Third-Party Complaint Claims Can Be Considered in Duty to Defend
By Don R. Sampen, published, Chicago Daily Law Bulletin, October 6, 2020
The 7th U.S. Circuit Court of Appeals, applying Illinois law, recently held that allegations contained in third-party complaints could be considered in determining whether an additional insurer owed a duty to defend, so long as such complaints were not filed by the parties seeking the additional insured coverage.
The case is Scottsdale Insurance Co. v. Columbia Insurance Group, Inc., 2020 U.S. App. Lexis 27211 (7th Cir., Aug. 26). The insurer for the entities seeking additional insured coverage, Scottsdale, was represented by Goldberg Segalla LLP of Chicago. Quinn Johnston Henderson & Pretorius of Peoria represented the additional insurer, Columbia.
The underlying plaintiff, Eduardo Guzman, fell and sustained injuries while performing HVAC work as an employee of TDH Mechanical in Chicago. The work was being performed on property owned by Rockwell Properties and managed by Prairie Management & Development. TDH was a subcontractor of Prairie.
The contract between TDH and Prairie required that TDH procure liability insurance on which Rockwell and Prairie were additional insureds. TDH purchased liability coverage from Columbia, which contained an endorsement extending coverage to persons with whom TDH had agreed to provide coverage, but “only with respect to liability arising out of your ongoing operations performed for that insured.”
In 2017, Guzman sued Rockwell, Prairie and certain subcontractors in state court, not including TDH. He alleged, among other things, that Rockwell and Prairie failed to adequately supervise the work, thereby allowing the subcontractors to engage in unsafe practices. Some of the subcontractors filed third-party complaints against TDH for contribution, claiming it was at fault in causing the accident.
Scottsdale, which insured Rockwell, initially defended Rockwell and Prairie but subsequently took the position that Columbia should take over the defense and reimburse Scottsdale for the defense costs incurred.
When Columbia refused, Scottsdale brought this declaratory action in federal court. Upon a motion for judgment on the pleadings, the district court held for Scottsdale and found that Columbia had a duty to defend. Columbia brought this appeal.
In an opinion by Judge Daniel A. Manion, the 7th Circuit affirmed. He initially observed, in accordance with the Columbia endorsement, that the additional insured coverage for Rockwell and Prairie was triggered so long as their claimed liability arose at least in part out of TDH’s ongoing operations.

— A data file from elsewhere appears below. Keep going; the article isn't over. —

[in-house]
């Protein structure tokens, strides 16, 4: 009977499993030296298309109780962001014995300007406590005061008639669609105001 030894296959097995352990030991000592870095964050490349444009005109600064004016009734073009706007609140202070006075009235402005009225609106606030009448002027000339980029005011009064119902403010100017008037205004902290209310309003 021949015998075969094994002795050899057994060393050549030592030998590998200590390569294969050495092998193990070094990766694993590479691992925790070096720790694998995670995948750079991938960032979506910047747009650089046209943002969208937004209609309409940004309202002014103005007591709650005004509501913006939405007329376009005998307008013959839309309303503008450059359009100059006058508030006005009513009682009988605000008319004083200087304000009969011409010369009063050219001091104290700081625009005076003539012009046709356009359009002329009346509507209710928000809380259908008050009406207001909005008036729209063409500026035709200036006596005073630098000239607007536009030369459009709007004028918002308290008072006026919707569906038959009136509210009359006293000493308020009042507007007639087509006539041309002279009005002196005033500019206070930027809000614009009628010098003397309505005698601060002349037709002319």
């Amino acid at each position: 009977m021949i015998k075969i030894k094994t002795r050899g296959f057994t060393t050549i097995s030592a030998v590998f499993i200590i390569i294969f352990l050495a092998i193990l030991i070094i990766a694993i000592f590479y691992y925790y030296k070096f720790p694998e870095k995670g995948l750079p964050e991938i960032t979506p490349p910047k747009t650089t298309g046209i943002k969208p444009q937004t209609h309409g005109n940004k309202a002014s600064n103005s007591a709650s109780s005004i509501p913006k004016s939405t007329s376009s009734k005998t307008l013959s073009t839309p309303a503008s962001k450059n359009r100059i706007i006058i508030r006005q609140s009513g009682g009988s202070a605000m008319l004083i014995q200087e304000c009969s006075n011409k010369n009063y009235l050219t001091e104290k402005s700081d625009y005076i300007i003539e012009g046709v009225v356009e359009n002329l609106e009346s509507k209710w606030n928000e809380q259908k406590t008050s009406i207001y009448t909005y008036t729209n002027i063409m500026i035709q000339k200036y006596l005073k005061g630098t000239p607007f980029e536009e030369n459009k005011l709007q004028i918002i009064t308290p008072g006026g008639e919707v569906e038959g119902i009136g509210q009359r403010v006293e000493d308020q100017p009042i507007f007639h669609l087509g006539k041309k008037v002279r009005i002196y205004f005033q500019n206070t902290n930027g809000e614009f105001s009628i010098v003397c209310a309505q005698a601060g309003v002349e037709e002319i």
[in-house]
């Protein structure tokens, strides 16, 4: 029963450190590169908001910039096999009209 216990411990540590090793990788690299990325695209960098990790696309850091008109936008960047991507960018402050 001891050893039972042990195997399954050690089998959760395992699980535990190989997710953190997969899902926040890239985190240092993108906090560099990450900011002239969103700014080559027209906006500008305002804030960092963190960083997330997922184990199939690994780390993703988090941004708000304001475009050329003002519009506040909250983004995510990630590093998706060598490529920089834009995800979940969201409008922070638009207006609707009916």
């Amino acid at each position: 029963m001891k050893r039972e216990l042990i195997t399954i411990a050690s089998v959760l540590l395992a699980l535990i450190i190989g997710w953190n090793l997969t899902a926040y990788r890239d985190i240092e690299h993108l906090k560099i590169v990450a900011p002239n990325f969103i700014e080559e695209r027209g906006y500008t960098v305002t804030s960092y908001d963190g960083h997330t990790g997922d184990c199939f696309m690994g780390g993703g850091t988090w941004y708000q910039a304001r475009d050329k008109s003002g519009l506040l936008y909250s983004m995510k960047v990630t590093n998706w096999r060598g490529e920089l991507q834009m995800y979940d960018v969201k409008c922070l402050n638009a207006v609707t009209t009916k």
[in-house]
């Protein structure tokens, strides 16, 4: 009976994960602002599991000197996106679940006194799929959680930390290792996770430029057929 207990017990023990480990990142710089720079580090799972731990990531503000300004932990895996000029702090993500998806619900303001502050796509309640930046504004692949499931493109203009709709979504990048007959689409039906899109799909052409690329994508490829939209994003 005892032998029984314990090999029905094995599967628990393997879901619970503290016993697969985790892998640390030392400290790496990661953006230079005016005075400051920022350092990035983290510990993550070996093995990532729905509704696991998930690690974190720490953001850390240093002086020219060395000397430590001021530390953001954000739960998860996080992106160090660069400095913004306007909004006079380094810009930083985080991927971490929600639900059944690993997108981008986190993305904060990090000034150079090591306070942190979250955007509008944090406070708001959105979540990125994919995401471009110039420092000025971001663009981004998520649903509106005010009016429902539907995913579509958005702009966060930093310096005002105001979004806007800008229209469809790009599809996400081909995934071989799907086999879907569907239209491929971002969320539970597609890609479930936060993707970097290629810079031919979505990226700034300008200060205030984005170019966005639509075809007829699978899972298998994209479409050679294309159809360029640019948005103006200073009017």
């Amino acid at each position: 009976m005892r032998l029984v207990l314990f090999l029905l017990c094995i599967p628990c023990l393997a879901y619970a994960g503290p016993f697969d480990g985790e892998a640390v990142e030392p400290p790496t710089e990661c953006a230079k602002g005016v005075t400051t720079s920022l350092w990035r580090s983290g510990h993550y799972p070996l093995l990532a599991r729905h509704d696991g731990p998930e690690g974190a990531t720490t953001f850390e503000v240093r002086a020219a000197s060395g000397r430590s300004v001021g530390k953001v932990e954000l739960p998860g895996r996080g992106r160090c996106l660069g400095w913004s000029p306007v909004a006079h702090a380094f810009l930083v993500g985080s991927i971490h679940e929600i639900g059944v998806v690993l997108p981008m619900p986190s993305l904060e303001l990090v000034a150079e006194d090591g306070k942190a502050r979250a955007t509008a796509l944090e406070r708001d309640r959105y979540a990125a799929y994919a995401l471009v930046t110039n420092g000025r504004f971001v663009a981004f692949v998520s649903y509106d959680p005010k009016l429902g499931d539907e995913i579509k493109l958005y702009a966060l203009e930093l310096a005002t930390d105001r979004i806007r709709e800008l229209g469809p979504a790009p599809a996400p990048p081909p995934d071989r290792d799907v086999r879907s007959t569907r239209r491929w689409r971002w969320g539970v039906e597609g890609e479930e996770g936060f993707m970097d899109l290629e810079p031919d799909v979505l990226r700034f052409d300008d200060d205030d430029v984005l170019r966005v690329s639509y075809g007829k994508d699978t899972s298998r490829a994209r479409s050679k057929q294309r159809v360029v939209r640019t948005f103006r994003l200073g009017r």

In response to Columbia’s argument that the underlying complaint failed to allege sufficiently that the injury arose out of TDH’s conduct, Manion said it did because the complaint alleged that “subcontractors” engaged in unsafe practices, and TDH was a subcontractor.
Manion then considered the appropriateness of relying on the allegations in the third-party complaints that contended, with even greater clarity, that TDH was at fault. He said that reliance on such “extraneous” evidence was proper under Pekin Insurance Co v. Wilson, 237 Ill.2d 446 (2010), and other cases.
Columbia, however, argued that National Fire Insurance of Hartford v. Walsh Construction Co., 392 Ill.App.3d 312 (1st Dist. 2009), bore on both the adequacy of the underlying complaint and the third-party complaints in determining whether additional insured coverage had been triggered.
In that case, a subcontractor’s policy provided additional insured coverage to an owner and general contractor, subject, however, to an exception if the injury arose from the “sole negligence” of the additional insured. Walsh held that allegations in the underlying complaint of an “unspecified breach of the subcontractor’s duty to provide a safe work place” were not sufficient to plead around the exception and implicate coverage.
Manion found this aspect of the case distinguishable because here, unlike in Walsh, the underlying complaint did not allege merely an unsafe workplace but suggested more affirmatively that Prairie and Rockwell failed adequately to supervise, which, in turn, allowed the subcontractors to engage in unsafe practices.
The Walsh court further declined to rely on a third-party complaint in the underlying action to show some potential for negligence by the subcontractor, such that the “sole negligence” exception to coverage would not apply. The third-party complaint at issue in that case, however, according to Manion, was one filed by the general contractor who was seeking additional insured coverage.
Manion said it would not be appropriate to base additional insured coverage on the third-party pleading of a party who filed it to bolster its claim of coverage. In the case here, by contrast, at least two of the third-party complaints in the underlying case were not filed by the proposed additional insureds or related entities. Those allegations were thus appropriate for consideration.
The court therefore affirmed in favor of Scottsdale and found that Columbia owed a duty to defend Prairie and Rockwell.
Allegations in a third-party complaint in an underlying lawsuit may be relied upon by the court in the coverage action to determine the availability of additional insured coverage, but only if the third-party complaint was not filed by a party seeking the additional insured coverage.